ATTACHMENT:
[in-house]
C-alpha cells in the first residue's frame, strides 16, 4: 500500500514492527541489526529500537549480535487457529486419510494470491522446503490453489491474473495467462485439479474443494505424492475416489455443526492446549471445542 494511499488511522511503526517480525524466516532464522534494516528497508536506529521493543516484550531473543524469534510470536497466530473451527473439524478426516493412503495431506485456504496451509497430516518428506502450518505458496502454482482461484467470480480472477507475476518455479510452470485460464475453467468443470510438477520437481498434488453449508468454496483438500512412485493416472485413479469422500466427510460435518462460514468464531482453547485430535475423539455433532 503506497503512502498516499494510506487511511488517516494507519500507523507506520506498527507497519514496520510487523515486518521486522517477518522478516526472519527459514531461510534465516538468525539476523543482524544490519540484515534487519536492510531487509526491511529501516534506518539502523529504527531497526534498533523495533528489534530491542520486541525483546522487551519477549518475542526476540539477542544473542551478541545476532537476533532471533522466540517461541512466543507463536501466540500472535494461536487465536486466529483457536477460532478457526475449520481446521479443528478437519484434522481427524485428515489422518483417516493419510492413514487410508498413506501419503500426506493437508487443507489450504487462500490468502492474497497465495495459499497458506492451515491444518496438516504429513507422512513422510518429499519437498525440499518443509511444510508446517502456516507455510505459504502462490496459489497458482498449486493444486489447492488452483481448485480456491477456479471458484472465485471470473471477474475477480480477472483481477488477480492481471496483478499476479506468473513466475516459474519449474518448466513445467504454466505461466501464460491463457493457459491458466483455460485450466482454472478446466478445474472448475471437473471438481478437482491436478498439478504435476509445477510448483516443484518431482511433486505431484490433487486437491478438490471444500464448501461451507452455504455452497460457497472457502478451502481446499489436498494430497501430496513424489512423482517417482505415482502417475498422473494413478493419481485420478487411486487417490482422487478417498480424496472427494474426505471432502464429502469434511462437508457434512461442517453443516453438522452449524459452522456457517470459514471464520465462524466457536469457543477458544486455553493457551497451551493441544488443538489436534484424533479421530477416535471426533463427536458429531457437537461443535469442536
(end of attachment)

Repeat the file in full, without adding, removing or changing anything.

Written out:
[in-house]
C-alpha cells in the first residue's frame, strides 16, 4: 500500500514492527541489526529500537549480535487457529486419510494470491522446503490453489491474473495467462485439479474443494505424492475416489455443526492446549471445542 494511499488511522511503526517480525524466516532464522534494516528497508536506529521493543516484550531473543524469534510470536497466530473451527473439524478426516493412503495431506485456504496451509497430516518428506502450518505458496502454482482461484467470480480472477507475476518455479510452470485460464475453467468443470510438477520437481498434488453449508468454496483438500512412485493416472485413479469422500466427510460435518462460514468464531482453547485430535475423539455433532 503506497503512502498516499494510506487511511488517516494507519500507523507506520506498527507497519514496520510487523515486518521486522517477518522478516526472519527459514531461510534465516538468525539476523543482524544490519540484515534487519536492510531487509526491511529501516534506518539502523529504527531497526534498533523495533528489534530491542520486541525483546522487551519477549518475542526476540539477542544473542551478541545476532537476533532471533522466540517461541512466543507463536501466540500472535494461536487465536486466529483457536477460532478457526475449520481446521479443528478437519484434522481427524485428515489422518483417516493419510492413514487410508498413506501419503500426506493437508487443507489450504487462500490468502492474497497465495495459499497458506492451515491444518496438516504429513507422512513422510518429499519437498525440499518443509511444510508446517502456516507455510505459504502462490496459489497458482498449486493444486489447492488452483481448485480456491477456479471458484472465485471470473471477474475477480480477472483481477488477480492481471496483478499476479506468473513466475516459474519449474518448466513445467504454466505461466501464460491463457493457459491458466483455460485450466482454472478446466478445474472448475471437473471438481478437482491436478498439478504435476509445477510448483516443484518431482511433486505431484490433487486437491478438490471444500464448501461451507452455504455452497460457497472457502478451502481446499489436498494430497501430496513424489512423482517417482505415482502417475498422473494413478493419481485420478487411486487417490482422487478417498480424496472427494474426505471432502464429502469434511462437508457434512461442517453443516453438522452449524459452522456457517470459514471464520465462524466457536469457543477458544486455553493457551497451551493441544488443538489436534484424533479421530477416535471426533463427536458429531457437537461443535469442536